"I have such sights to show you," said the blind man as he walked towards the lift. He set about slowly and deliberately licking blood from his fingers.


       Luke shook his head and concentrated on the peril at hand. He shoved the trolley out, towards Adler. Adler caught the trolley with one hand, hauled it off the floor and against the wall as if it were a child's toy. He didn't even break his stride.


       "I want to eat your eyes."


       "You really should try a more balanced diet. Ears, noses. The odd tongue."


       "You are not one of Jeremiah's servitors. Who are you?"


       "Oh, just a man," Luke said with an exaggerated flounce. He noticed that the button for the lowest level was already illuminated. So, Krebs wanted to go down. He glanced back at the Nazi and then pushed the button to close the doors. Nothing happened. He frowned.


       "All this running, Just-a-man, all this exertion. Why do you fear the future?"


       "I've seen the future, and you're not it." Luke pushed the button again. Still no response.


       "Your life is a waste of energy. You have nothing to live for. Your existence is meaningless."


       "That's never stopped me in the past." He stared past Adler, at John's anxious face poking out from behind the stairwell door. "And, perhaps for the first time, I don't think it's true."


       "Putrid flesh thing. You are blind. Give me your eyes, let me show you what lies beyond your simple little world. If you could only see, there is so much more. What is a human..."


       "Something that isn't an animal and isn't a machine. And that's more than enough for me."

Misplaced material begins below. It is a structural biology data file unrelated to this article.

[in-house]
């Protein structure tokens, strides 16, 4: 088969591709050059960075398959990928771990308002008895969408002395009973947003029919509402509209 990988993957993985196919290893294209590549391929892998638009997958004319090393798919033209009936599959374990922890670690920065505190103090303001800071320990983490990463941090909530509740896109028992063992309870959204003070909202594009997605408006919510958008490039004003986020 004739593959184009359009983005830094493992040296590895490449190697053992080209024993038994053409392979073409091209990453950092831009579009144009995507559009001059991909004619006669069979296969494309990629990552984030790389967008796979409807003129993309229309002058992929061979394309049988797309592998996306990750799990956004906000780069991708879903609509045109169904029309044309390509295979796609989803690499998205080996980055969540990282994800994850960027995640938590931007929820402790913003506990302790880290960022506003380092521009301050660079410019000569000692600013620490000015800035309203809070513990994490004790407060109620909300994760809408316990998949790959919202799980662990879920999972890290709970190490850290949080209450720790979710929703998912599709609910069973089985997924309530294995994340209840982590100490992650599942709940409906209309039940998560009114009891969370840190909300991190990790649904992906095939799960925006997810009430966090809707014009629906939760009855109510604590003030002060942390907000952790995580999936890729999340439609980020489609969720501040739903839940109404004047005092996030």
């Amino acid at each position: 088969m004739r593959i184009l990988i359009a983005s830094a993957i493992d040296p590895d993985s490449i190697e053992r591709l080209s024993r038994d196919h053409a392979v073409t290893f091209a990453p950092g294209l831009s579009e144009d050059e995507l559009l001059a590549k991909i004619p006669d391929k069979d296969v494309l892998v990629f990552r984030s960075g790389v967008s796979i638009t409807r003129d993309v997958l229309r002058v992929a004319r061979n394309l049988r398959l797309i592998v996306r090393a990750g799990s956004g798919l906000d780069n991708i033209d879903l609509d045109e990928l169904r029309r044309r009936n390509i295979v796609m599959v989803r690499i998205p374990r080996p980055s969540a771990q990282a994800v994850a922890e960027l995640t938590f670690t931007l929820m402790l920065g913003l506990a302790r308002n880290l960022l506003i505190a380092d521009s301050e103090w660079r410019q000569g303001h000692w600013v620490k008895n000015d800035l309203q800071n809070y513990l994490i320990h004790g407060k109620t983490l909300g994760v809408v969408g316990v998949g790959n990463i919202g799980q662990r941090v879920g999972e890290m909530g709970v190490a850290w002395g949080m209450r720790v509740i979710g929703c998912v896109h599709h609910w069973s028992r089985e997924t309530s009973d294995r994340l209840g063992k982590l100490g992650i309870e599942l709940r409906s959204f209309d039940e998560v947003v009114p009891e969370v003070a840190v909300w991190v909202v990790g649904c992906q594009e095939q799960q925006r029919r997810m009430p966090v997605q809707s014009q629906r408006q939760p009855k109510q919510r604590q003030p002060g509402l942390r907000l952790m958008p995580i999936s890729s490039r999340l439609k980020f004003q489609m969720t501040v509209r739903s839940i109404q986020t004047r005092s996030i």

He glanced past Adler again, shaking his head slightly. As Adler walked ponderously towards the lift, John was coming out from the stairwell.


       "What is a human but a being blinded from the essence of reality? This is a stinky world, a cadaver animated by empty and wasteful dreams, a faecal aberration only fit for the fire and flood of purification. You're best rid of it. The dying of the light is the freeing of the soul."


       "Ripping out people's eyes is one thing, but this sixth-form poetry is pure evil," muttered Luke with wide eyes as he looked at the lift's doorframe. Krebs' pistol was lying across the channels where the doors slid shut. It had been dragged there when Luke pushed the trolley out. The doors wouldn't close with something in the way. He grinned back up at Adler, a few feet from the lift and still coming.


       "Well, it's been fun, but I really must be going." Luke blew a kiss, then he kicked the gun and it skittered out of the way. The doors began to slide shut.


       And then they stopped as Adler leapt forward and caught them. They had closed only part way and he stood fully between, his arms outstretched, his blood-drenched hands flattened against the edges. He was smiling.


       "Think of our world, Just-a-man. What is there to keep you here? Let me help you on your journey to glory and paradise. Paradise is real. I've seen it. I can take you there."


       There was a metallic groan and some squeaks as doors started to part again, and then some creaking from outside that must have been the echo. Adler's arms trailed out, towards Luke. He gripped Luke around the throat, and then worked his fingers up to pull the skin on Luke's face tight. Luke grabbed Adler's wrists, pulling at him, but the other man was too strong.